Round Table: The Concerns of Latino Leaders About Their Community

Compiled by Mary Helen Berg / Times community correspondent

* Sean Carrillo: former film editor; founder of Troy Cafe, a Downtown meeting place for Latino artists In my life what was important was having a neighborhood center that gave us the supplies to do anything we wanted to pursue art. That's how I became an artist. Today that center no longer exists. When you have drugs and gangs you can't leave out of the equation that there are no places for kids to go. I think that's really a shame. The arts are a way to vent your feelings and these centers serve as a way for us to grow as a culture. Without them you have a gaping hole. What happens to kids with artistic inclinations? The artists sort of lead the culture. If we don't have a training ground, what will happen to the culture?

* Carlos Montes: community organizer and sales representative for the Xerox Corp. The top issues for the community include police abuse, the drugs forced on our youth, violence and the "push-out rate," or what they call the dropout rate in the high schools. But our main concern is the recession. People are not able to afford adequate health care, decent housing, food and education for the family. We need to take over the institutions that govern our lives: the schools, police, political and economic institutions. We need to build our own independent economic institutions, cooperatives, tenant associations and credit unions. By the end of the '90s we can be more independent and have more economic and political power.

* Genevieve G. Lopez: director of community outreach for El Centro Mental Health and Human Services Corp. The three top issues are: education, health and jobs. Without good health you can't go to school and without school you can't get a good job. The school system and mental health programs are being cut off from us. Latinos need to be educated in order to gain positions of power and to acquire things due to us. With cutbacks in welfare and other programs, more people will be without health care and we'll see the disruption of the family and problems like drug addiction and abuse. Through parent education we could make a lot of changes. Parents need to be able to find resources like classes on child care, discipline, family and community, and communication.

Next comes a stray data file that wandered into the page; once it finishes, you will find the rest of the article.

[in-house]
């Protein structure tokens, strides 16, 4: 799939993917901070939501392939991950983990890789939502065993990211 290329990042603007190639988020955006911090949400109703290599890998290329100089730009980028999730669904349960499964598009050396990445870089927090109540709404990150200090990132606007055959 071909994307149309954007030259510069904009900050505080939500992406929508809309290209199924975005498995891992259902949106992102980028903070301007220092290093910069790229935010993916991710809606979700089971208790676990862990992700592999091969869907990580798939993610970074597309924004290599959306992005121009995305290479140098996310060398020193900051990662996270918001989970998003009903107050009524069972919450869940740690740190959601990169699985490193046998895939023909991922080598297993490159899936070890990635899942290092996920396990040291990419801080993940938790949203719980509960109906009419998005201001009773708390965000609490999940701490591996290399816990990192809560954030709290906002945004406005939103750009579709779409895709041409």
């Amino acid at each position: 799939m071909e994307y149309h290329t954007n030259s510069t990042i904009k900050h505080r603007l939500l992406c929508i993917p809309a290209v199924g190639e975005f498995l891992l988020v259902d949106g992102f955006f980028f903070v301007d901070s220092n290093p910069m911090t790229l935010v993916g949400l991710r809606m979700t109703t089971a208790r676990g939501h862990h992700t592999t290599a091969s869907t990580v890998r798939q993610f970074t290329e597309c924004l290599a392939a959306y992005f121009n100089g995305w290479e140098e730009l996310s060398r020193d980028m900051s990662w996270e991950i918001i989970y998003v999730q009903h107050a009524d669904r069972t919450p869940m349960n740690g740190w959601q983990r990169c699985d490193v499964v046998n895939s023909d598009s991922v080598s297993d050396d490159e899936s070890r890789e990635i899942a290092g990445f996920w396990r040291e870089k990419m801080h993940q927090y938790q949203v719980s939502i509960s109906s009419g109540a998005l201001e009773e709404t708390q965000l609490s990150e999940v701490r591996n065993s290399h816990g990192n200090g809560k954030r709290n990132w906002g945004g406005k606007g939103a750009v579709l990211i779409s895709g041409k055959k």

* Father Joseph D. Pina: pastor of St. Alphonsus Church, the largest parish in East Los Angeles A very major concern is gang violence. We have to show kids that there is hope for the future. When there's a lack of hope for the future, people tend to be more hedonist and live for the moment. When they think they don't have any future to live for, it leads to violence. Part of the problem for youth is: Who are their heroes? Their heroes should be their parents, ministers and teachers, not people they see on television. We also need to have a strategy to train our people for jobs that have potential. The lack of affordable housing is also a problem. I encourage home ownership because it's hard to build up a community when it's made of people who come and go. We focus so often on our differences that we forget that we are all in this together.

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